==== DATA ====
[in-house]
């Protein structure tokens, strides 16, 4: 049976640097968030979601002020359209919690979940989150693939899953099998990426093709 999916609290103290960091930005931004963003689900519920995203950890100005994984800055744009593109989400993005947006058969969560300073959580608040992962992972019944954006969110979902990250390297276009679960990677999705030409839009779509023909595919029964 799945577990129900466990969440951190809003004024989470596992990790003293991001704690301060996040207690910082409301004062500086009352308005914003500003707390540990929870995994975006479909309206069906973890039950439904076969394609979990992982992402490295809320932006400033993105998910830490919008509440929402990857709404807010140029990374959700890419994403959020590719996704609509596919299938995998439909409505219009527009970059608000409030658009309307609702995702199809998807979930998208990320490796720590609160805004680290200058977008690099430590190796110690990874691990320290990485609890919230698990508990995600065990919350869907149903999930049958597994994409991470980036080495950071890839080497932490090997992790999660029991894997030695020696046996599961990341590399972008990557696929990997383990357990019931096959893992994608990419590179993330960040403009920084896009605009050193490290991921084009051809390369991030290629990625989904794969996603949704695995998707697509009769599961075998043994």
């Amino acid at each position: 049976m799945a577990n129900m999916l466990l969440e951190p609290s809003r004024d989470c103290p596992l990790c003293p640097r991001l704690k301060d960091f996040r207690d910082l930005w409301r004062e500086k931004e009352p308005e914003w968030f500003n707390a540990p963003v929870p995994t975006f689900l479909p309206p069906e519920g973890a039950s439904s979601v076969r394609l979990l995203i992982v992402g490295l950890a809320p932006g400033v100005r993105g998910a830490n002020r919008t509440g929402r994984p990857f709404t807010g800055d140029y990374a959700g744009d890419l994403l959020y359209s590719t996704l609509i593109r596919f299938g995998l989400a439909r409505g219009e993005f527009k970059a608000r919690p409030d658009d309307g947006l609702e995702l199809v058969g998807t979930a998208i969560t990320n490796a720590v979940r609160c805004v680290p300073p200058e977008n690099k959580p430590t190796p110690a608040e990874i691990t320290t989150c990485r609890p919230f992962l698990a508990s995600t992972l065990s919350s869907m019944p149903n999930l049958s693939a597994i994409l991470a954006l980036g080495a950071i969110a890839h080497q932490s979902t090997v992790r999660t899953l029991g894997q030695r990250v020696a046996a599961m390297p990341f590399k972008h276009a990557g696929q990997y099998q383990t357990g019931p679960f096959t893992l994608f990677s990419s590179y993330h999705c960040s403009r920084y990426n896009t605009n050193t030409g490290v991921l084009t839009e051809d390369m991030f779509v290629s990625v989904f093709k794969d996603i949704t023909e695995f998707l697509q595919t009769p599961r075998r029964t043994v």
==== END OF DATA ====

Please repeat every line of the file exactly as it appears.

[in-house]
């Protein structure tokens, strides 16, 4: 049976640097968030979601002020359209919690979940989150693939899953099998990426093709 999916609290103290960091930005931004963003689900519920995203950890100005994984800055744009593109989400993005947006058969969560300073959580608040992962992972019944954006969110979902990250390297276009679960990677999705030409839009779509023909595919029964 799945577990129900466990969440951190809003004024989470596992990790003293991001704690301060996040207690910082409301004062500086009352308005914003500003707390540990929870995994975006479909309206069906973890039950439904076969394609979990992982992402490295809320932006400033993105998910830490919008509440929402990857709404807010140029990374959700890419994403959020590719996704609509596919299938995998439909409505219009527009970059608000409030658009309307609702995702199809998807979930998208990320490796720590609160805004680290200058977008690099430590190796110690990874691990320290990485609890919230698990508990995600065990919350869907149903999930049958597994994409991470980036080495950071890839080497932490090997992790999660029991894997030695020696046996599961990341590399972008990557696929990997383990357990019931096959893992994608990419590179993330960040403009920084896009605009050193490290991921084009051809390369991030290629990625989904794969996603949704695995998707697509009769599961075998043994």
């Amino acid at each position: 049976m799945a577990n129900m999916l466990l969440e951190p609290s809003r004024d989470c103290p596992l990790c003293p640097r991001l704690k301060d960091f996040r207690d910082l930005w409301r004062e500086k931004e009352p308005e914003w968030f500003n707390a540990p963003v929870p995994t975006f689900l479909p309206p069906e519920g973890a039950s439904s979601v076969r394609l979990l995203i992982v992402g490295l950890a809320p932006g400033v100005r993105g998910a830490n002020r919008t509440g929402r994984p990857f709404t807010g800055d140029y990374a959700g744009d890419l994403l959020y359209s590719t996704l609509i593109r596919f299938g995998l989400a439909r409505g219009e993005f527009k970059a608000r919690p409030d658009d309307g947006l609702e995702l199809v058969g998807t979930a998208i969560t990320n490796a720590v979940r609160c805004v680290p300073p200058e977008n690099k959580p430590t190796p110690a608040e990874i691990t320290t989150c990485r609890p919230f992962l698990a508990s995600t992972l065990s919350s869907m019944p149903n999930l049958s693939a597994i994409l991470a954006l980036g080495a950071i969110a890839h080497q932490s979902t090997v992790r999660t899953l029991g894997q030695r990250v020696a046996a599961m390297p990341f590399k972008h276009a990557g696929q990997y099998q383990t357990g019931p679960f096959t893992l994608f990677s990419s590179y993330h999705c960040s403009r920084y990426n896009t605009n050193t030409g490290v991921l084009t839009e051809d390369m991030f779509v290629s990625v989904f093709k794969d996603i949704t023909e695995f998707l697509q595919t009769p599961r075998r029964t043994v």